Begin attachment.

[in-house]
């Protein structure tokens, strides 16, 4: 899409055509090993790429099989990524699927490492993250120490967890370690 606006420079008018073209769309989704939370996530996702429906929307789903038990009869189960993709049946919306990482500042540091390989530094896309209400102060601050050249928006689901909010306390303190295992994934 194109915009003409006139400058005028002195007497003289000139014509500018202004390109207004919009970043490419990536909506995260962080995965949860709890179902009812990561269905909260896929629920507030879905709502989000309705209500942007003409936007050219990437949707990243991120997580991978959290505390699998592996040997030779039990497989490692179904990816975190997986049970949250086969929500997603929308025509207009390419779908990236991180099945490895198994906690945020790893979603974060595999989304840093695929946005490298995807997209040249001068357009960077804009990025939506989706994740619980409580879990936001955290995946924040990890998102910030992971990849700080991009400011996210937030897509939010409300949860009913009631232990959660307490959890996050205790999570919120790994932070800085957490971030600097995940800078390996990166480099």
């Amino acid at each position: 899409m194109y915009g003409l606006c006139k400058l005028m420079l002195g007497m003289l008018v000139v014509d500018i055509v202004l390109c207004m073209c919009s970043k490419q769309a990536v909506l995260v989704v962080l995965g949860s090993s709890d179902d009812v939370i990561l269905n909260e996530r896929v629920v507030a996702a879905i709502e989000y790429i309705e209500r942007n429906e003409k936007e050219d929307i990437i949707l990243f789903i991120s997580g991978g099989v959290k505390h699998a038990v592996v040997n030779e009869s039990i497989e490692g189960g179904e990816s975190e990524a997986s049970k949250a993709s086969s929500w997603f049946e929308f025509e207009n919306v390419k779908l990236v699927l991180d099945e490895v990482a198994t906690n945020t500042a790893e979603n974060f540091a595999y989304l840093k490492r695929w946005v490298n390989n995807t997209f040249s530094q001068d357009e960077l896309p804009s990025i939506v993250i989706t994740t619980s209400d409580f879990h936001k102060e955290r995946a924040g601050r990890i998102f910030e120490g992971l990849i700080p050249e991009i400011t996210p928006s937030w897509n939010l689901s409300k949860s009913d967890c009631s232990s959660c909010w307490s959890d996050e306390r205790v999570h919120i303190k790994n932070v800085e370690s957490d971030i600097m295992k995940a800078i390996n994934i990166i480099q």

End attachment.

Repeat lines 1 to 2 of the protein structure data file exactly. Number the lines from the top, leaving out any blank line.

[in-house]
């Protein structure tokens, strides 16, 4: 899409055509090993790429099989990524699927490492993250120490967890370690 606006420079008018073209769309989704939370996530996702429906929307789903038990009869189960993709049946919306990482500042540091390989530094896309209400102060601050050249928006689901909010306390303190295992994934 194109915009003409006139400058005028002195007497003289000139014509500018202004390109207004919009970043490419990536909506995260962080995965949860709890179902009812990561269905909260896929629920507030879905709502989000309705209500942007003409936007050219990437949707990243991120997580991978959290505390699998592996040997030779039990497989490692179904990816975190997986049970949250086969929500997603929308025509207009390419779908990236991180099945490895198994906690945020790893979603974060595999989304840093695929946005490298995807997209040249001068357009960077804009990025939506989706994740619980409580879990936001955290995946924040990890998102910030992971990849700080991009400011996210937030897509939010409300949860009913009631232990959660307490959890996050205790999570919120790994932070800085957490971030600097995940800078390996990166480099």